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Cajal's Butterflies of the SoulScience and Art$

Javier DeFelipe

Print publication date: 2009

Print ISBN-13: 9780195392708

Published to Oxford Scholarship Online: January 2010

DOI: 10.1093/acprof:oso/9780195392708.001.0001

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Introductory Remarks

Introductory Remarks

(p.3) Introductory Remarks
Cajal's Butterflies of the Soul

Javier Defelipe

Oxford University Press

Abstract and Keywords

This introductory chapter begins with a brief discussion of the many contributions of Santiago Ramón y Cajal, who is considered the father of modern neuroscience. He published almost 300 articles and several books of great importance, such as the classics Textura del Sistema Nervioso del Hombre y de los Vertebrados (1899-1904) and Estudios Sobre la Degeneración y Regeneración del Sistema Nervioso (1913-1914). He also received numerous awards and distinctions, including some of the most prestigious awards of his time: the Moscow Award (1900); the Helmholtz Gold Medal (1905); and the Nobel Prize for Physiology or Medicine (1906). The chapter then goes on to discuss why scientists often referred to trees and forests in their descriptions of the brain and, in particular, of the cerebral cortex, and how these neuronal forests served as an unlimited source of artistic and poetic inspiration to many scientists.

Keywords:   Santiago Ramón y Cajal, neuroscientists, neurons, illustrations, microscopy

Santiago Ramón y Cajal (1852–1934) is considered the father of modern neuroscience for providing the first detailed analysis of the nervous system (DeFelipe, 2002a; Fig. F-1). Thus, we have honored his name in the title of this book, even though the figures contained in the main body of the text were composed by 95 different authors.

Cajal's studies and theories had a profound impact on the researchers of his era. He published almost 300 articles and several books of great importance, such as the classics Textura del Sistema Nervioso del Hombre y de los Vertebrados (Ramón y Cajal, 1899–1904) and Estudios Sobre la Degeneración y Regeneración del Sistema Nervioso (Ramón y Cajal, 1913–1914). He also received numerous awards and distinctions (Fig. F-1 right and F-2, left), including some of the most prestigious awards of his time: the Moscow Award (1900); the Helmholtz Gold Medal (1905); and the Nobel Prize for Physiology or Medicine (1906), which he shared with Camillo Golgi (1843–1926), the renowned Italian scientist who discovered the reazione nera (see “The Discovery of the Reazione Nera” in Section 2) and the organelle he defined as the “internal reticular apparatus” that was later called the Golgi apparatus (Bentivoglio, 1999). Over the years, Cajal has also received many tributes, such as the homage during the NASA Neurolab space flight mission in 1998 (Fig. F-2, right). The inclusion of “butterflies of the soul” in the title of this book refers to one of Cajal's favorite topics: the human neocortex and the most common neuron in the cerebral cortex, the pyramidal cell that he sometimes poetically named butterflies of the soul. In his book Recuerdos de Mi Vida, he wrote the following paragraph when he started studying the cerebral cortex:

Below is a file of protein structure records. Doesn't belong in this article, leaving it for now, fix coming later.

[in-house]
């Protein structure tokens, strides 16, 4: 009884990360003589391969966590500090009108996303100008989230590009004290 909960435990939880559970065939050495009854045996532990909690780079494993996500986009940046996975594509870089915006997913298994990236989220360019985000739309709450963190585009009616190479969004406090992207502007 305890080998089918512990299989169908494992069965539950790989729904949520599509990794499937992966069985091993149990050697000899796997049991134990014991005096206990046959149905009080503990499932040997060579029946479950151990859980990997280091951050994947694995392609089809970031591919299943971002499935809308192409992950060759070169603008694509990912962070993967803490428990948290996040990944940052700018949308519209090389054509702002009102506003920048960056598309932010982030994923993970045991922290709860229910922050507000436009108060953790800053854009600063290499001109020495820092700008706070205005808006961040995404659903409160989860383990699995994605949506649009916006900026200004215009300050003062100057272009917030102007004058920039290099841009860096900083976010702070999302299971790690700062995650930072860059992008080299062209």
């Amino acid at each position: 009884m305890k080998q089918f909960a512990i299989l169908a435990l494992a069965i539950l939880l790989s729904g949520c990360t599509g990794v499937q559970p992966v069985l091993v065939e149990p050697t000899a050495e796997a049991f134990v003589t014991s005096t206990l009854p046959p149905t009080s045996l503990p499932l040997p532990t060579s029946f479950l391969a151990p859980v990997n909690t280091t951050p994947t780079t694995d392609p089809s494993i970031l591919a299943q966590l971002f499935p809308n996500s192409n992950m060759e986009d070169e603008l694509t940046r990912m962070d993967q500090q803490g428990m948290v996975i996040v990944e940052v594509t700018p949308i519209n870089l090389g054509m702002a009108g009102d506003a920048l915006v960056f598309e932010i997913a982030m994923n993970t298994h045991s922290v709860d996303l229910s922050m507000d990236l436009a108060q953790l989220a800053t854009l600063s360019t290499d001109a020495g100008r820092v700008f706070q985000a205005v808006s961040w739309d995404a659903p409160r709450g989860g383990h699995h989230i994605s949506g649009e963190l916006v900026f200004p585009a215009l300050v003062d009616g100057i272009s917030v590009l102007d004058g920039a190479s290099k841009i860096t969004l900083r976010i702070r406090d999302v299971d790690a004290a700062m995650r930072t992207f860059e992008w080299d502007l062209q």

I felt at that time the most lively curiosity—somehow romantic—for the enigmatic organization of the organ of the soul. Humans—I said to myself—reign over Nature through the architectural perfection of their brains [ … ]. To know the brain—we said to ourselves in our idealistic enthusiasm—is equivalent to discovering the material course of thought and will. [ … ] Like the entomologist hunting for brightly coloured butterflies, my attention was drawn to the flower garden of the grey matter, which contained cells with delicate and elegant forms, the mysterious butterflies of the soul, the beating of whose wings may some day (who knows?) clarify the secret of mental life. [ … ] Even from the aesthetic point of view, the nervous tissue contains the most charming attractions. In our parks are there any trees more elegant and luxurious than the Purkinje cells from the cerebellum or the psychic cell that is the famous cerebral pyramid?

Ramón y Cajal, 1917

Throughout the nineteenth and early twentieth centuries, neuroscience is marked by two (p.4)

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Figure F-1. (Left) Santiago Ramón y Cajal (1852–1934). (Right) Cover of the magazine Blanco y Negro (1922) to illustrate the award of the Echegaray Medal to Cajal at the Academia de Ciencias Exactas, Físicas y Naturales (Madrid), in the presence of His Majesty the King of Spain Alfonso XIII (1886–1941).

milestones: the developments in light microscopy and anatomical methods, and the progress made in localizing particular brain functions. Nevertheless, many of the ideas regarding functional localization, and in particular those related to mental attributes, have now been proven wrong. However, these studies were fundamental not only for the development of our present ideas on the function and physiology of the brain. From a structural point of view, anatomists began to consider that it might be possible to explain functional specialization through structural specialization (Figs. F-3 and F-4).